All cultures have their own particular understanding of what constitutes gender and sexuality. In the process of creating these definitions, every culture arrives at an understanding of what is acceptable and what is problematic. From this perspective we have assumed medieval culture also follows this pattern. Furthermore, we have come to understand in our study of medieval cultures that in considerations of gender and sexuality, that which was perceived as problematic became marginal. The categories which were considered problematic in the Middle Ages included prostitution and same-sex relations. In addition, medieval culture problematized the specification of what did and did not constitute marriage.
Compared with other groups which we study as marginal in relation to medieval society, the parameters of sexually marginalized groups were more fluid. Examining this fluidity proves to be indicative of medieval fears regarding the power relations of social and gender hierarchies and traditional roles. The fluidity of marginal categories meant that there were often differences between the rhetoric of marginality and the actual implementation of policies.
Because we consider sexuality to be contextually constructed, it is important to remember that contemporary ideas about sexuality influence the way in which we examine medieval constructions. It is unavoidable for us to examine gender and sexuality unbiased by our current view. Therefore our study of gender and sexuality in the Middle Ages entails attention to issues in modern sexualities as well. By realizing the limits of our own constructions of gender and sexuality we may allow ourselves a greater insight into the constructed nature of the catagories in any culture.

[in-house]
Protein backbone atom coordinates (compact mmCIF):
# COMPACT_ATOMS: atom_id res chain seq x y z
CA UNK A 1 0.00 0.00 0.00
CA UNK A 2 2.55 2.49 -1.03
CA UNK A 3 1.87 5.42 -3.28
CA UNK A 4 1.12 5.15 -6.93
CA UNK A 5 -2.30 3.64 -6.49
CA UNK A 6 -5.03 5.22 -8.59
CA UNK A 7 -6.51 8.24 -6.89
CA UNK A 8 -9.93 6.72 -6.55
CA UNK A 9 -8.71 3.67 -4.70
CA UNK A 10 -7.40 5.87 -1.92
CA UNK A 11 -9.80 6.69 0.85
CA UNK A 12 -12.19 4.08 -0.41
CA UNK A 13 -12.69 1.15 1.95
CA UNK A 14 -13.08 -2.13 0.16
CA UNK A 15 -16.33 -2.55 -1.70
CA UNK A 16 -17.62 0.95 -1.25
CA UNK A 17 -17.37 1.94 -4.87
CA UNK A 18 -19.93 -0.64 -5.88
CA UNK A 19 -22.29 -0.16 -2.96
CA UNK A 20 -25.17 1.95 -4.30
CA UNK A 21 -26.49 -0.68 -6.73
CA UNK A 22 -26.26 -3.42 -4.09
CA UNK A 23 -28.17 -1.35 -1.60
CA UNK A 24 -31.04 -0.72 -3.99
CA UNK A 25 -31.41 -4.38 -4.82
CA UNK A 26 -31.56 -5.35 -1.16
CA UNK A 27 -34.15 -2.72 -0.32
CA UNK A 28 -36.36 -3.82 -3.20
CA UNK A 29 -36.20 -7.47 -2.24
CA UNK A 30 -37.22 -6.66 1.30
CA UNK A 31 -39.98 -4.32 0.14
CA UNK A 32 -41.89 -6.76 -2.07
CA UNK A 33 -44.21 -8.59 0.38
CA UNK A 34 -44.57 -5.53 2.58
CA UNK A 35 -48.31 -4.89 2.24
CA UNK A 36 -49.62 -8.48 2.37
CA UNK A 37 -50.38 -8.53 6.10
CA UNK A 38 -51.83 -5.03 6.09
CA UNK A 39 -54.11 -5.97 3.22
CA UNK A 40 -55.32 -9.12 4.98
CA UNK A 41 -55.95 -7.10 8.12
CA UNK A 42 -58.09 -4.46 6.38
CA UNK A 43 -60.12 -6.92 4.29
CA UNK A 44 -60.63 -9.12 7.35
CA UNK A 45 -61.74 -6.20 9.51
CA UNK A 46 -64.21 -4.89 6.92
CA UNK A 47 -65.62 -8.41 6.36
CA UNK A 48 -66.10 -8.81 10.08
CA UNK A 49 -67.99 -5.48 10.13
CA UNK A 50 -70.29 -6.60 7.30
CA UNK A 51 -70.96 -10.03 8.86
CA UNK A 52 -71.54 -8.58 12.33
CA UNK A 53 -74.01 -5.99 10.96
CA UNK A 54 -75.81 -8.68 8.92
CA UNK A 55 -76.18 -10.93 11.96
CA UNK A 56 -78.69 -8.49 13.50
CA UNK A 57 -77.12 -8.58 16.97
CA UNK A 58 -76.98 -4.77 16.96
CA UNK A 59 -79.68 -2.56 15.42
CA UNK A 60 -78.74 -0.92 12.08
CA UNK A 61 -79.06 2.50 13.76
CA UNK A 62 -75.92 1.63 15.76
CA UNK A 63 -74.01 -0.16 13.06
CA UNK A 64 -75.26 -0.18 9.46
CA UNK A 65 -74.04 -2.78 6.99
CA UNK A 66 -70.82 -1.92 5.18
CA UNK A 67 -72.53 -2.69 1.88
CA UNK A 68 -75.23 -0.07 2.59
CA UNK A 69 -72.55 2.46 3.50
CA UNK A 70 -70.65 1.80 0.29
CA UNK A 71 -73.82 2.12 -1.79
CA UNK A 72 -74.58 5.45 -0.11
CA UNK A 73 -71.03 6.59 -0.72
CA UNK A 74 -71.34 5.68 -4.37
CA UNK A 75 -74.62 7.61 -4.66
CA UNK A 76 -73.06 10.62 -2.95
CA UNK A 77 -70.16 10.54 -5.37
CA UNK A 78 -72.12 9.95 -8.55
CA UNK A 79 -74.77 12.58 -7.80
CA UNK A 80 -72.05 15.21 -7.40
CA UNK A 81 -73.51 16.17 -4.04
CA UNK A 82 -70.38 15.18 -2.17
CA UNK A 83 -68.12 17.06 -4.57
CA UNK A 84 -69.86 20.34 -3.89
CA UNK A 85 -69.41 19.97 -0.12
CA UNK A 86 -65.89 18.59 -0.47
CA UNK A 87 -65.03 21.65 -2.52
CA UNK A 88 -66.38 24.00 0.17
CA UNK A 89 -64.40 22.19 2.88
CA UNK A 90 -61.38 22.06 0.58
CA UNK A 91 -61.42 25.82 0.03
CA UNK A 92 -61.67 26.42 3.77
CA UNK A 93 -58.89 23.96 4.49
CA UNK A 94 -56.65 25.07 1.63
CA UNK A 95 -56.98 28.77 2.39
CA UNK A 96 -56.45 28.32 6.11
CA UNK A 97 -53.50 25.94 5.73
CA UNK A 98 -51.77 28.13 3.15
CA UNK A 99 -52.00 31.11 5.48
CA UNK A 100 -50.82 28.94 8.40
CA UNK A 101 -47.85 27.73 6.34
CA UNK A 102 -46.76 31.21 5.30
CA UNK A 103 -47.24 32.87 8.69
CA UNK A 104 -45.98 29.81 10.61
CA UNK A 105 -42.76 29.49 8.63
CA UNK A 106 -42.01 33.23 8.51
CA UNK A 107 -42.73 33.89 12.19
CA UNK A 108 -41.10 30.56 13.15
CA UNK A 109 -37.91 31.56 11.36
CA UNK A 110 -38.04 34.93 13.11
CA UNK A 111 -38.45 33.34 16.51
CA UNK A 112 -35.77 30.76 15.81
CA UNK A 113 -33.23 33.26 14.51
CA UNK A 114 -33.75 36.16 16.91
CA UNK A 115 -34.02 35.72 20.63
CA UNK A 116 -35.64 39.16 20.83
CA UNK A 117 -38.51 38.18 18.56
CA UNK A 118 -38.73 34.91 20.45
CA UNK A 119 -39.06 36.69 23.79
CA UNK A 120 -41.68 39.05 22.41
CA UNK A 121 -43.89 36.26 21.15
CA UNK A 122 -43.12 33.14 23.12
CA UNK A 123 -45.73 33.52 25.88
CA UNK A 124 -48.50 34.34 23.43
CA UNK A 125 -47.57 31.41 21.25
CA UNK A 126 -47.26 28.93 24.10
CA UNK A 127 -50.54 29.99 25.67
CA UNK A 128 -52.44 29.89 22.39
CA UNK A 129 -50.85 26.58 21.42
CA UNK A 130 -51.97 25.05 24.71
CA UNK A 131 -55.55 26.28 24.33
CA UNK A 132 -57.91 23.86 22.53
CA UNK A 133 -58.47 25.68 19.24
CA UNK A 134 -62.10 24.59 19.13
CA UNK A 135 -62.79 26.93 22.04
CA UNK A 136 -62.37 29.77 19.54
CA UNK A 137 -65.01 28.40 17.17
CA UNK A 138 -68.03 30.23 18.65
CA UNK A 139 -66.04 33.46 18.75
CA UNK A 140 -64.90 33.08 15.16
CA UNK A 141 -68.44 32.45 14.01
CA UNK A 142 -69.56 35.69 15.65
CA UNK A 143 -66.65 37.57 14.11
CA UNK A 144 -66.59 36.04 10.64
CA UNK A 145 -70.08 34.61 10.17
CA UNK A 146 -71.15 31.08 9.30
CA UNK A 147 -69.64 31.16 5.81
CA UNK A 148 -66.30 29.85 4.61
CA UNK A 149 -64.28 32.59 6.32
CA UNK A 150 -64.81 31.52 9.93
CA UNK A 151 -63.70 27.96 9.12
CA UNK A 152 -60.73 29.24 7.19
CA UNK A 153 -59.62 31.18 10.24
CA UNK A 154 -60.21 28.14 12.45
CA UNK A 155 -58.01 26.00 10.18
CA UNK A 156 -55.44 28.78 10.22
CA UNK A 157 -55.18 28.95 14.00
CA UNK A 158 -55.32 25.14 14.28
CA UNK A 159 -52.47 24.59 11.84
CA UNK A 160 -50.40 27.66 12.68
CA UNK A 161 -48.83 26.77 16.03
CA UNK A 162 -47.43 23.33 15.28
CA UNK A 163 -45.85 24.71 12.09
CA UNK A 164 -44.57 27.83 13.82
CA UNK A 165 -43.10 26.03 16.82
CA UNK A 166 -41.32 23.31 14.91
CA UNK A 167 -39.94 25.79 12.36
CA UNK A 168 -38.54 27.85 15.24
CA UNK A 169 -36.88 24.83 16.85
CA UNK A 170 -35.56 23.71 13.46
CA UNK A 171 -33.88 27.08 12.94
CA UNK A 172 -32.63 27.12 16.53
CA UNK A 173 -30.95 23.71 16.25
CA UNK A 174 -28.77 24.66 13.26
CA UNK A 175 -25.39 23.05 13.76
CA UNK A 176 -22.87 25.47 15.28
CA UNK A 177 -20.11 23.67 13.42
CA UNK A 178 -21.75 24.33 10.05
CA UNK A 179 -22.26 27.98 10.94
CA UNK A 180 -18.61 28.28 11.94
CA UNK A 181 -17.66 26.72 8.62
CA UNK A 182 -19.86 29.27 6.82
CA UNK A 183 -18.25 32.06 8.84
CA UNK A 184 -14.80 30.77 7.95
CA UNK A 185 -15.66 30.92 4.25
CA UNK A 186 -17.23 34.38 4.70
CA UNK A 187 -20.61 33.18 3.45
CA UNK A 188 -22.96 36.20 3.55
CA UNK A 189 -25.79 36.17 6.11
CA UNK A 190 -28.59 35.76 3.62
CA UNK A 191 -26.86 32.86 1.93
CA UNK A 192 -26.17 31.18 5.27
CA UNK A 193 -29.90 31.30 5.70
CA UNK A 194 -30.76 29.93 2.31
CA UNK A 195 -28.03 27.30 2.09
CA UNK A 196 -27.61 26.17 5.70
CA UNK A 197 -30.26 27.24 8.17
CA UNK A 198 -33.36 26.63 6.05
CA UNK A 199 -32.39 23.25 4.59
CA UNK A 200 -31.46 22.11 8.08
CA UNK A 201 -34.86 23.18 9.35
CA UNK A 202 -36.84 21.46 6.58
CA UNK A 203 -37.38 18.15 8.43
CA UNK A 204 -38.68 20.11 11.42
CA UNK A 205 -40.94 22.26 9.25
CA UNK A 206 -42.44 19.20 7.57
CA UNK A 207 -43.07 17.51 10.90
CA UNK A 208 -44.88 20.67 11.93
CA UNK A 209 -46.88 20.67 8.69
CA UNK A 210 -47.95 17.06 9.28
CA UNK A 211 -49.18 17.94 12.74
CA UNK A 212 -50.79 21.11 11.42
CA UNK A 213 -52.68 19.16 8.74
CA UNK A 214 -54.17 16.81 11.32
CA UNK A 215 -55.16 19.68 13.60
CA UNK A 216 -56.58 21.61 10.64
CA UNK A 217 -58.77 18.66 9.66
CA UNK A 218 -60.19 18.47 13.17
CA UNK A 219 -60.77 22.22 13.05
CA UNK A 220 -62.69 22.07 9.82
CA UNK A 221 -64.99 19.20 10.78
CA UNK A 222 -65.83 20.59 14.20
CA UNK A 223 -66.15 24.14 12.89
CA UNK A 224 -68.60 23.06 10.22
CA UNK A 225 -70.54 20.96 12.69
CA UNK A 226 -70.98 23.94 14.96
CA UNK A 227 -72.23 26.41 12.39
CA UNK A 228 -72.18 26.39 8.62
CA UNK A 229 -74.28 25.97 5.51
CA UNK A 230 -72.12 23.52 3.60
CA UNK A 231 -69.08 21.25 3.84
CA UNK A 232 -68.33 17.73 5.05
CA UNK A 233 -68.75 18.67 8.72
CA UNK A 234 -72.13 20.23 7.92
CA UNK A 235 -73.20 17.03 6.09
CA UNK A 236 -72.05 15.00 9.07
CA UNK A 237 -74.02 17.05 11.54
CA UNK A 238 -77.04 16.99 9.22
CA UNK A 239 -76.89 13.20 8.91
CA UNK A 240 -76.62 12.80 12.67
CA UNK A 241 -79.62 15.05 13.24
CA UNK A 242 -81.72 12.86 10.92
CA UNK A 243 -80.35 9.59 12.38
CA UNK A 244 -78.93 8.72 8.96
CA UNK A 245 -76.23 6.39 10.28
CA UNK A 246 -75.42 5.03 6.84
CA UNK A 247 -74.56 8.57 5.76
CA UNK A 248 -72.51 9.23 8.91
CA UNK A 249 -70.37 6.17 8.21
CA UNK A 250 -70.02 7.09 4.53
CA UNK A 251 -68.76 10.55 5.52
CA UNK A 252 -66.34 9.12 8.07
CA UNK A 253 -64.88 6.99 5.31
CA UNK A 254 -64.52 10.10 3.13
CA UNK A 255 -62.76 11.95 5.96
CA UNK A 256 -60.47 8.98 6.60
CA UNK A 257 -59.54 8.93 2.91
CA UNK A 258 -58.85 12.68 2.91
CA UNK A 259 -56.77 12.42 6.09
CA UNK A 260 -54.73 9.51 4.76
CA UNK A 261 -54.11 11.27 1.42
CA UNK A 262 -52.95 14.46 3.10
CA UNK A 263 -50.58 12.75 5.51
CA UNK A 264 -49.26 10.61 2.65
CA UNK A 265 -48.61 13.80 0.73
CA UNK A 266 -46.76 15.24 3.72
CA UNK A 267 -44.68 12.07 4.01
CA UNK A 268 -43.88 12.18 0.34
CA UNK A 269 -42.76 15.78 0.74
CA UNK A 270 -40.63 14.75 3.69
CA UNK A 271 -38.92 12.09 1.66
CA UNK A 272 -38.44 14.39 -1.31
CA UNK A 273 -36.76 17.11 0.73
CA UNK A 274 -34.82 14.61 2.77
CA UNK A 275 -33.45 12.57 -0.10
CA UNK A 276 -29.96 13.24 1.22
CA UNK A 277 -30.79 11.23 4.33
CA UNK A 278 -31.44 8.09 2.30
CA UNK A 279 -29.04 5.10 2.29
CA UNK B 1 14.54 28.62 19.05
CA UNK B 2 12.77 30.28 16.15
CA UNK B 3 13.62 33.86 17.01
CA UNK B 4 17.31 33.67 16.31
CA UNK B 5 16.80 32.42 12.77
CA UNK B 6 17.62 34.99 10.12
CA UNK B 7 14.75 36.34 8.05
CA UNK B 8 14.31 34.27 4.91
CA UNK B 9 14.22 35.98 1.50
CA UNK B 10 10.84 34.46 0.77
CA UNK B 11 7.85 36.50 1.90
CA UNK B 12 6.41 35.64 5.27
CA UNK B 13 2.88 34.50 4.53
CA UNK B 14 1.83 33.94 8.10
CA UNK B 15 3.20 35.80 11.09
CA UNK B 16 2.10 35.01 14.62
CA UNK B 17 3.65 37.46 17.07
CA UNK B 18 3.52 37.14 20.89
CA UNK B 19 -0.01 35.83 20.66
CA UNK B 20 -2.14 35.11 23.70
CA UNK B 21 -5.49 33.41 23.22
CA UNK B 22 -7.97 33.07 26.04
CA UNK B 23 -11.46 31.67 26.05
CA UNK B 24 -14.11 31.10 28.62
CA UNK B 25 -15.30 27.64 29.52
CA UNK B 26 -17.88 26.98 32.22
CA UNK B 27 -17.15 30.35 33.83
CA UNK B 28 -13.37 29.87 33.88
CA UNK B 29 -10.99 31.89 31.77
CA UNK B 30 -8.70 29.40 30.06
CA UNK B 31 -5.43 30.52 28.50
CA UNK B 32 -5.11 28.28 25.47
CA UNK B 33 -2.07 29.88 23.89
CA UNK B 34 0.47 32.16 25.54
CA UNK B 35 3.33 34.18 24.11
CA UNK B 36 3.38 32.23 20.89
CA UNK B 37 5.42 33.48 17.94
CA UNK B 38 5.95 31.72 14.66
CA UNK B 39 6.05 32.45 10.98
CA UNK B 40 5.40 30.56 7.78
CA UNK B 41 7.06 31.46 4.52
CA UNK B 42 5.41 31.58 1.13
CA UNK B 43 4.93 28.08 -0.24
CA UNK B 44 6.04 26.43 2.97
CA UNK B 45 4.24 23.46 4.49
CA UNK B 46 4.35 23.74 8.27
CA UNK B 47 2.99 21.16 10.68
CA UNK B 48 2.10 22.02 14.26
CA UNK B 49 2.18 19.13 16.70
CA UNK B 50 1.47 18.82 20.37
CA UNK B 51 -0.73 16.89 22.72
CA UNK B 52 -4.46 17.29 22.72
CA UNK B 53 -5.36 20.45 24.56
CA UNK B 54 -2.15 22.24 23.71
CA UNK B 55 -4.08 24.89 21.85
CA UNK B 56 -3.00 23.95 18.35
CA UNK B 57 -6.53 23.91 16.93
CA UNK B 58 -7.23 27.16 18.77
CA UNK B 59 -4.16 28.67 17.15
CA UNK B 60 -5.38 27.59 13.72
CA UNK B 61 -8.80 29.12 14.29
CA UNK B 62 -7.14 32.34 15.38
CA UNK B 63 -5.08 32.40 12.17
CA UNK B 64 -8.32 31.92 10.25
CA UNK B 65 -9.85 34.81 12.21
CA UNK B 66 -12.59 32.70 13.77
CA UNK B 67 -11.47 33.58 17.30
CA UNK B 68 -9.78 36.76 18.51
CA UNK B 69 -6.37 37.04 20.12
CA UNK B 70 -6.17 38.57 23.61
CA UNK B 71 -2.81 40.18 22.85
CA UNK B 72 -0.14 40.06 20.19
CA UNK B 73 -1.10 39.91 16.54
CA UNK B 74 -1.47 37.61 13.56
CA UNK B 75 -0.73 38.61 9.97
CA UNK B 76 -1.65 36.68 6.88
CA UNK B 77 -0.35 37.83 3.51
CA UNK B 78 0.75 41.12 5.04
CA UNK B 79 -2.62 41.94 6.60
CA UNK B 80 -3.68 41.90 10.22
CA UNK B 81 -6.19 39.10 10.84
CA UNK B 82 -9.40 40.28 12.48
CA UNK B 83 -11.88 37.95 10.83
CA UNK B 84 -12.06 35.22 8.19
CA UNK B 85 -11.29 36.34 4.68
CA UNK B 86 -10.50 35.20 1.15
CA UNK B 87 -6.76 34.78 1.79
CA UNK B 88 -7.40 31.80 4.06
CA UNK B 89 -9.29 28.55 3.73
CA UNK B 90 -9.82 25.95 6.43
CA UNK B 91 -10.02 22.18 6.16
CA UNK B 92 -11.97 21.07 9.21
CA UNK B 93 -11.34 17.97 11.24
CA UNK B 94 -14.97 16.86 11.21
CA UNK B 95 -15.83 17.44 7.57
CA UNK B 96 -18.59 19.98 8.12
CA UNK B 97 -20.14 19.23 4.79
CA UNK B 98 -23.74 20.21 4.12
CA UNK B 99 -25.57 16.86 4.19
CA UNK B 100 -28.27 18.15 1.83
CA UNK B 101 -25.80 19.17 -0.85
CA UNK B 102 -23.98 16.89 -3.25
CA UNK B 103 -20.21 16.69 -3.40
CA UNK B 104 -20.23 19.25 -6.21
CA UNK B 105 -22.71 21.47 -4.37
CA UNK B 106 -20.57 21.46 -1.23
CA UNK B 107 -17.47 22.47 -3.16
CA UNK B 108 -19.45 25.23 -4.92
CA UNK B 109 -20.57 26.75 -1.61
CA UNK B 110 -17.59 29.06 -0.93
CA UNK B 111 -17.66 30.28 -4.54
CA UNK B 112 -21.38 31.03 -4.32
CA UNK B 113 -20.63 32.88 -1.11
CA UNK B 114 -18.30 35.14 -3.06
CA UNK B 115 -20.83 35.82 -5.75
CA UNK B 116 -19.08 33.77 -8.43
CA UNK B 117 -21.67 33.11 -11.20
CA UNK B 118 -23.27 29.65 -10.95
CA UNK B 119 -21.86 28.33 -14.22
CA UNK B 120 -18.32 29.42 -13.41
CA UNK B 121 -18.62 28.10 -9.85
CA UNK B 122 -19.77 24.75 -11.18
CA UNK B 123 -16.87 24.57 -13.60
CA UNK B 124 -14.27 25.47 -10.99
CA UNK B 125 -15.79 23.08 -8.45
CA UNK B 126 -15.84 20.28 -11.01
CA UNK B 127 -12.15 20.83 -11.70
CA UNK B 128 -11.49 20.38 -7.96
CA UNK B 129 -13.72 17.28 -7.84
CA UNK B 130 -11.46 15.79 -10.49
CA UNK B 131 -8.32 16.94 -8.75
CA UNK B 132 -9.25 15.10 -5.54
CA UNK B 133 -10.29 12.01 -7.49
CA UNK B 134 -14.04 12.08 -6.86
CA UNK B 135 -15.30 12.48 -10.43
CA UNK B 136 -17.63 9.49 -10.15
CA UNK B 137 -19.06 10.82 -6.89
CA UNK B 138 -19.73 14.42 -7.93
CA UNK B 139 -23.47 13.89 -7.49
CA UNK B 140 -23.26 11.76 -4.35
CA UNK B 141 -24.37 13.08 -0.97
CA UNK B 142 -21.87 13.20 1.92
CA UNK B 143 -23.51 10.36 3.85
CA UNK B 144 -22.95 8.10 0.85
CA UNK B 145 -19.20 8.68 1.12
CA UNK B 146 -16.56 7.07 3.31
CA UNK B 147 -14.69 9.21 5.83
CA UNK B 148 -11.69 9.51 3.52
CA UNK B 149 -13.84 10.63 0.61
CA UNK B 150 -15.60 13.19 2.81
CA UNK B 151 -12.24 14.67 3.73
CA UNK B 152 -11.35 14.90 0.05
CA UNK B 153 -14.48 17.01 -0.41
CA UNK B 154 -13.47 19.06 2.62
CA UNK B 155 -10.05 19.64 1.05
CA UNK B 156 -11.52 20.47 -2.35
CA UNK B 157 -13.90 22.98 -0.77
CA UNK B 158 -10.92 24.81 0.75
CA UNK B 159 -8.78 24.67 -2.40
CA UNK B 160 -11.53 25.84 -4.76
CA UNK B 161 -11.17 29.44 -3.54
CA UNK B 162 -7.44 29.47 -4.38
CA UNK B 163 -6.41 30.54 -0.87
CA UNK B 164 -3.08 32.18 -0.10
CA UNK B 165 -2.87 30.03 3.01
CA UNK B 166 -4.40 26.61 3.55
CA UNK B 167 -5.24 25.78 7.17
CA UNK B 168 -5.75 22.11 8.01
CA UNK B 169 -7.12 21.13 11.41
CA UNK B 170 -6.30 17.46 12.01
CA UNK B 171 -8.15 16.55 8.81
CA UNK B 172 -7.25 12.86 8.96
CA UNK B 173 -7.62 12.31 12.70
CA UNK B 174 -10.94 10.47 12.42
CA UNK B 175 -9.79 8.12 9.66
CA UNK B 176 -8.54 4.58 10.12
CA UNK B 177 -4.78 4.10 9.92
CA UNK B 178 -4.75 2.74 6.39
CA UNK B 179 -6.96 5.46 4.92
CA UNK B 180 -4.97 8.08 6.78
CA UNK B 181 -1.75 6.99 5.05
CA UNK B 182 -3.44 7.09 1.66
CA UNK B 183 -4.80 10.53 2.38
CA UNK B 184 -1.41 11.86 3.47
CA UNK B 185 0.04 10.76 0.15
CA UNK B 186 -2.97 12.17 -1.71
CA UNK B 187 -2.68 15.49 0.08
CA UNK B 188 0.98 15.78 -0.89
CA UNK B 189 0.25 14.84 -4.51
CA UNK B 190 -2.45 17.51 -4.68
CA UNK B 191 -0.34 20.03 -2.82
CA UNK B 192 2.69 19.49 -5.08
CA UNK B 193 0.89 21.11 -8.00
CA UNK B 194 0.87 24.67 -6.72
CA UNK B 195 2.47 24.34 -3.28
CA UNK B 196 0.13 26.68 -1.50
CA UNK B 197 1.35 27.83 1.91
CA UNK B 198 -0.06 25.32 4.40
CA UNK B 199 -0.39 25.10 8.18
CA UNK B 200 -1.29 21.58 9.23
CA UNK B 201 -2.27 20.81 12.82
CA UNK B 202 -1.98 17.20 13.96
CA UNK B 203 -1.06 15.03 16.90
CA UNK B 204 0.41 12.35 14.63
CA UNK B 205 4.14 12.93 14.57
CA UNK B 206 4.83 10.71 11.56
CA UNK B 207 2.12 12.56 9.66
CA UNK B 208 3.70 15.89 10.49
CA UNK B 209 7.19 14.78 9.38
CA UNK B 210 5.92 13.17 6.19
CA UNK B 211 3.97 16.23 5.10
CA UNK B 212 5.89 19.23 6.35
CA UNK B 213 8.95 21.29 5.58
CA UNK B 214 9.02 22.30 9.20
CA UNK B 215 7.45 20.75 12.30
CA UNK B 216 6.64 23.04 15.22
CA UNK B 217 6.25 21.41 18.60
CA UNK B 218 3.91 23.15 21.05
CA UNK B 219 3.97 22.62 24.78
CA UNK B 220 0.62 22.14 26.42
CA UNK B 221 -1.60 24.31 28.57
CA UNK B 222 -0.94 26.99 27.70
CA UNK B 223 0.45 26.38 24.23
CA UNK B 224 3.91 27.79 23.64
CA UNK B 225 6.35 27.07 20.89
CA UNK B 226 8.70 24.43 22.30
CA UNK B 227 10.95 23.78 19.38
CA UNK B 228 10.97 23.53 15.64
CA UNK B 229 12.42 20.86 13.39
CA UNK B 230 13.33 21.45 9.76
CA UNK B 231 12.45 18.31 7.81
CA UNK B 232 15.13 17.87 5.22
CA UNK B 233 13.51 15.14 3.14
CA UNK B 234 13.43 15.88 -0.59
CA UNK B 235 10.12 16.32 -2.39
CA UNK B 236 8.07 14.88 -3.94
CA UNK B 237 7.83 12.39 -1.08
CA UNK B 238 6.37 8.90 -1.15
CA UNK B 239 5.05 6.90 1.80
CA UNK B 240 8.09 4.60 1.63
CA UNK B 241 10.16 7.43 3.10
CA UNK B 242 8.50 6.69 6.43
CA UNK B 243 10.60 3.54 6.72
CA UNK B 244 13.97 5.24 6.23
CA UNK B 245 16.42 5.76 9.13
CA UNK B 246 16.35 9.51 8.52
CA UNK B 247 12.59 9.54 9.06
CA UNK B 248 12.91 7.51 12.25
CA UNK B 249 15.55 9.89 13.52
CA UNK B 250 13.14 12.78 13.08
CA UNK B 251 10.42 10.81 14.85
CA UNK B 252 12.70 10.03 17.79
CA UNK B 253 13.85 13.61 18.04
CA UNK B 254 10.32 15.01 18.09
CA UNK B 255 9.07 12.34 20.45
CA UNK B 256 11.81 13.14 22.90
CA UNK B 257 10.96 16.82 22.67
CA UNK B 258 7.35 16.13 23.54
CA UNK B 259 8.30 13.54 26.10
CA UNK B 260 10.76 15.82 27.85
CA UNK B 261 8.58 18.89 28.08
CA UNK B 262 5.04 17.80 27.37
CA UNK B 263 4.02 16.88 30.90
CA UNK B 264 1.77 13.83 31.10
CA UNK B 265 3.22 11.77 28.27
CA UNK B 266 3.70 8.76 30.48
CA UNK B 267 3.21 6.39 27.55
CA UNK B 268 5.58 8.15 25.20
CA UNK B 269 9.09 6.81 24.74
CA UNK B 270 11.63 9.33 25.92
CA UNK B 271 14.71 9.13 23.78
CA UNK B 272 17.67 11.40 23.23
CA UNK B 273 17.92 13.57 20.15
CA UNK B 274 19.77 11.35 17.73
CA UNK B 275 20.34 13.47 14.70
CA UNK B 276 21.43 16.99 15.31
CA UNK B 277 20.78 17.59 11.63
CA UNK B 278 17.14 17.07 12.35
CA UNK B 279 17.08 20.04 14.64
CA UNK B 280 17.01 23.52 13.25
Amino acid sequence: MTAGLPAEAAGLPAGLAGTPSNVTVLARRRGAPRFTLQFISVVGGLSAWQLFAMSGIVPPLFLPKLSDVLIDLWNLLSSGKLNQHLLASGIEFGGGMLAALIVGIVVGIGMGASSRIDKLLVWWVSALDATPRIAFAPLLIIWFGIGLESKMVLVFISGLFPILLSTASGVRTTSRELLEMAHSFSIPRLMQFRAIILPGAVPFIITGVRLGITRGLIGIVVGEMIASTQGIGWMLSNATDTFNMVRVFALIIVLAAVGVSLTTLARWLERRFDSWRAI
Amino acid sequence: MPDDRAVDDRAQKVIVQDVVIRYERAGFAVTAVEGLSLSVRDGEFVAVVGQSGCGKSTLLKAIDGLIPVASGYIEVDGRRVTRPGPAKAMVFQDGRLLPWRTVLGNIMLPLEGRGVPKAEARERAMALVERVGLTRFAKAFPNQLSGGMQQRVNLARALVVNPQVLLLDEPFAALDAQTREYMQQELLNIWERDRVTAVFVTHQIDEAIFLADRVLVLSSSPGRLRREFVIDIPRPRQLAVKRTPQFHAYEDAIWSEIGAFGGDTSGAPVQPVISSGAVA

To aid you in the study of gender and sexuality in the Middle Ages, we have included an array of documents and links. Primary sources and secondary sources alike reveal the ways in which gender and sexuality are utilized as constructions both to control the balance of social and gender hierarchies and to explore the idea of otherness. In addition, we have included images which may illustrate the medieval conception of differing images of gender and sexuality.
|Couple in Bed, from Bibliotheque de l'Arsenal|
--This page designed and written by Amanda Berg, Jennifer Hart, and Jessica Sloman